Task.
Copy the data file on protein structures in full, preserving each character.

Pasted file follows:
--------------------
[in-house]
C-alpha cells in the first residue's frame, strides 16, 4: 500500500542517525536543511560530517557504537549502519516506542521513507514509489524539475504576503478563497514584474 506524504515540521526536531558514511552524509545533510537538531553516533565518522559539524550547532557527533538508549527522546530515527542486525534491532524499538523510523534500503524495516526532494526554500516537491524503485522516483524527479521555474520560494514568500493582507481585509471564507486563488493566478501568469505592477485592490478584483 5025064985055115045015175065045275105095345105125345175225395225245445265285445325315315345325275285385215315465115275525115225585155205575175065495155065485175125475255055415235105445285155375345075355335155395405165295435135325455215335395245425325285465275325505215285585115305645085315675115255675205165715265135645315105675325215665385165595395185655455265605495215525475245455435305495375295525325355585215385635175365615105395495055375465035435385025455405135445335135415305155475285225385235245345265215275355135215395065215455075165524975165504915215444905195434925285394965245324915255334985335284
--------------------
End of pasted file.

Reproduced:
[in-house]
C-alpha cells in the first residue's frame, strides 16, 4: 500500500542517525536543511560530517557504537549502519516506542521513507514509489524539475504576503478563497514584474 506524504515540521526536531558514511552524509545533510537538531553516533565518522559539524550547532557527533538508549527522546530515527542486525534491532524499538523510523534500503524495516526532494526554500516537491524503485522516483524527479521555474520560494514568500493582507481585509471564507486563488493566478501568469505592477485592490478584483 5025064985055115045015175065045275105095345105125345175225395225245445265285445325315315345325275285385215315465115275525115225585155205575175065495155065485175125475255055415235105445285155375345075355335155395405165295435135325455215335395245425325285465275325505215285585115305645085315675115255675205165715265135645315105675325215665385165595395185655455265605495215525475245455435305495375295525325355585215385635175365615105395495055375465035435385025455405135445335135415305155475285225385235245345265215275355135215395065215455075165524975165504915215444905195434925285394965245324915255334985335284